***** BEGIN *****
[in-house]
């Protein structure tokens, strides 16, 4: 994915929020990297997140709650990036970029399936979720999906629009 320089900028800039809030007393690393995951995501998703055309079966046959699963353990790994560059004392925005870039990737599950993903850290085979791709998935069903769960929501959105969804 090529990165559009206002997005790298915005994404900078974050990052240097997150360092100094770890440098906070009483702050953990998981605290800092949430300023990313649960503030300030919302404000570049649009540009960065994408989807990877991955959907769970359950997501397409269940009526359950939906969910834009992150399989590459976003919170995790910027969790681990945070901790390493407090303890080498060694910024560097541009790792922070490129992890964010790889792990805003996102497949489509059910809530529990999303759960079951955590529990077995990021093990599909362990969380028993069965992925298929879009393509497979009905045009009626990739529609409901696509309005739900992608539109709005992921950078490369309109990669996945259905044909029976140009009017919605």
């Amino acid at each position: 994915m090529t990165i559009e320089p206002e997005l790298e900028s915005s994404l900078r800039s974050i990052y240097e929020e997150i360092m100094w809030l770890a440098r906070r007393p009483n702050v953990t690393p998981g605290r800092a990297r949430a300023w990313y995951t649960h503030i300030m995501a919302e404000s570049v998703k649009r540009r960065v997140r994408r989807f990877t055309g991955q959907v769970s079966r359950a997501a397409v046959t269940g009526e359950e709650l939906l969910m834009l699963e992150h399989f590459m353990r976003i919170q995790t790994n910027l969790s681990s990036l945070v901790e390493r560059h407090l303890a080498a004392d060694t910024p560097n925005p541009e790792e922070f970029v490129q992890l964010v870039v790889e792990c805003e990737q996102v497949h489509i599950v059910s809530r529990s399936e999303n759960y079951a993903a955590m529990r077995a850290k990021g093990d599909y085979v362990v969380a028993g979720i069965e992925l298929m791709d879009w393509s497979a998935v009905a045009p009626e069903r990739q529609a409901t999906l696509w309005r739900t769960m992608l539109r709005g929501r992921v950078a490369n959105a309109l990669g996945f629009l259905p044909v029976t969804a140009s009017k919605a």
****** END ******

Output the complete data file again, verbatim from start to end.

[in-house]
């Protein structure tokens, strides 16, 4: 994915929020990297997140709650990036970029399936979720999906629009 320089900028800039809030007393690393995951995501998703055309079966046959699963353990790994560059004392925005870039990737599950993903850290085979791709998935069903769960929501959105969804 090529990165559009206002997005790298915005994404900078974050990052240097997150360092100094770890440098906070009483702050953990998981605290800092949430300023990313649960503030300030919302404000570049649009540009960065994408989807990877991955959907769970359950997501397409269940009526359950939906969910834009992150399989590459976003919170995790910027969790681990945070901790390493407090303890080498060694910024560097541009790792922070490129992890964010790889792990805003996102497949489509059910809530529990999303759960079951955590529990077995990021093990599909362990969380028993069965992925298929879009393509497979009905045009009626990739529609409901696509309005739900992608539109709005992921950078490369309109990669996945259905044909029976140009009017919605």
């Amino acid at each position: 994915m090529t990165i559009e320089p206002e997005l790298e900028s915005s994404l900078r800039s974050i990052y240097e929020e997150i360092m100094w809030l770890a440098r906070r007393p009483n702050v953990t690393p998981g605290r800092a990297r949430a300023w990313y995951t649960h503030i300030m995501a919302e404000s570049v998703k649009r540009r960065v997140r994408r989807f990877t055309g991955q959907v769970s079966r359950a997501a397409v046959t269940g009526e359950e709650l939906l969910m834009l699963e992150h399989f590459m353990r976003i919170q995790t790994n910027l969790s681990s990036l945070v901790e390493r560059h407090l303890a080498a004392d060694t910024p560097n925005p541009e790792e922070f970029v490129q992890l964010v870039v790889e792990c805003e990737q996102v497949h489509i599950v059910s809530r529990s399936e999303n759960y079951a993903a955590m529990r077995a850290k990021g093990d599909y085979v362990v969380a028993g979720i069965e992925l298929m791709d879009w393509s497979a998935v009905a045009p009626e069903r990739q529609a409901t999906l696509w309005r739900t769960m992608l539109r709005g929501r992921v950078a490369n959105a309109l990669g996945f629009l259905p044909v029976t969804a140009s009017k919605a």